Sceptre with horned animals made over 6,000 years ago: Was this a form of code? Photo (c) The Israel Museum, Jerusalem/ by David Harris

Earliest Form of Writing, a Secret Visual Code, May Have Been Found in Israel

The images in the 6,000-year-old copper hoard from Nahal Mishmar are a code used by Chalcolithic metal workers, one scholar claims. Many colleagues are skeptical



A cache of copper artifacts made some 6,300 years ago may contain a secret code used by ancient Levantine metal workers, which would make this one of the earliest forms of primitive writing in the world. That’s the new and controversial theory of an Israeli researcher who believes he has deciphered the meaning of the exquisite but as-yet-enigmatic artifacts that were uncovered decades ago in a remote desert cave in Israel.

More than 400 copper objects were found in 1961, wrapped in a tattered mat in a cavern on the nearly inaccessible slopes of Nahal Mishmar, a seasonal stream that flows into the Dead Sea. 

The so-called Nahal Mishmar hoard was one of the greatest prehistoric finds in Israel and in the world. It revealed a previously unsuspected sophistication and advanced knowledge of metallurgy among the people who inhabited the Levant during the Chalcolithic, or Copper Age.

The treasure belonged to a culture that modern archaeologists have named Ghassulian – not because we have any idea what these people called themselves, but because it was first identified at a site in Jordan called Teleilat Ghassul.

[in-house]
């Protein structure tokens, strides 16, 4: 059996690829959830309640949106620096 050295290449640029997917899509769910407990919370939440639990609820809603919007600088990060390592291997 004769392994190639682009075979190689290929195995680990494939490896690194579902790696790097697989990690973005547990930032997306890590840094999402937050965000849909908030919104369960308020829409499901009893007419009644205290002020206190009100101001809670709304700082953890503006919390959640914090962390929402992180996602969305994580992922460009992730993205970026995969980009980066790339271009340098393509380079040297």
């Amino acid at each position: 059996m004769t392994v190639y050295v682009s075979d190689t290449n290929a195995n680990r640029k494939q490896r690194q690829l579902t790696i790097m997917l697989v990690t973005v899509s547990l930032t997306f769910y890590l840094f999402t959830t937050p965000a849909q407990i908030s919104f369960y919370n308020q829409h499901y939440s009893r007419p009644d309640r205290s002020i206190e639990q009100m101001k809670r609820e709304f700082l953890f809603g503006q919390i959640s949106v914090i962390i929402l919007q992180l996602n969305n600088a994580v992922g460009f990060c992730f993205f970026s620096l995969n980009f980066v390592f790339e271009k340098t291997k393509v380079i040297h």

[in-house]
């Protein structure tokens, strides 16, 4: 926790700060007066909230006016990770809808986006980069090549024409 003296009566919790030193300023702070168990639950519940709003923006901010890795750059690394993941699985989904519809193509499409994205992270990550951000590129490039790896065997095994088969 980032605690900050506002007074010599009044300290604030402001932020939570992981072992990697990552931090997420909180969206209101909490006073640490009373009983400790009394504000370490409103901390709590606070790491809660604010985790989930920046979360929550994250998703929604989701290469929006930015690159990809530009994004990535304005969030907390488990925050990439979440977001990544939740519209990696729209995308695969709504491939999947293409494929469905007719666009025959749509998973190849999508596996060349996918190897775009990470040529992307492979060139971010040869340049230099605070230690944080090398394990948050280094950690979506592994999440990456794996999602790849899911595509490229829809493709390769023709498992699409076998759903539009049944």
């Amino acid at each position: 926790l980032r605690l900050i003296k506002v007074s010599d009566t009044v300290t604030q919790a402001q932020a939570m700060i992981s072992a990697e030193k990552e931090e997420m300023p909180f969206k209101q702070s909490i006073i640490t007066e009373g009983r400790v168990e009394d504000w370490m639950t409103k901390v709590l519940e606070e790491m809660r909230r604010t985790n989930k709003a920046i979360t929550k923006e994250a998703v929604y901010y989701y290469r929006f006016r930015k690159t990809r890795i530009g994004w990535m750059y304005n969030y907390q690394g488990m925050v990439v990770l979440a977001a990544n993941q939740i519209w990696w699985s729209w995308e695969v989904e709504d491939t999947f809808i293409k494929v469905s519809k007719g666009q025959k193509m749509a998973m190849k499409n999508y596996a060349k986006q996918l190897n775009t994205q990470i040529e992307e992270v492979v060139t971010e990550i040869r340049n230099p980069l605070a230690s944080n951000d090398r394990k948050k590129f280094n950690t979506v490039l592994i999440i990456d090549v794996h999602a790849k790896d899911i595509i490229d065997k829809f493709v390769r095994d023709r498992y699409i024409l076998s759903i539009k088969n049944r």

Carbon 14 dating of the mat that held the Nahal Mishmar artifacts has shown that the hoard goes back to around 4300 B.C.E. and many of the myriad objects, shaped as bowls, maces, crowns and scepters, display a level of craftsmanship that was thought unthinkable for that period.

Most of the artifacts were produced using the lost-wax technique, a complex and time-consuming process. Even more surprisingly, analyses have shown they were made of then-unique alloys of copper with arsenic, antimony and other metals, which would have had to be sourced as far as Anatolia or the Caucasus.

Though most researchers agree the objects had some kind of ritualistic purpose, the hoard has remained somewhat of a mystery for archaeologists, who are hard pressed to explain what was the exact use of the artifacts, or what meaning can be ascribed to the motifs that decorate them.

Part of the enigma stems from the fact that the Ghassulians lived before recorded history and have left us no writings to tell us about themselves.

Or did they?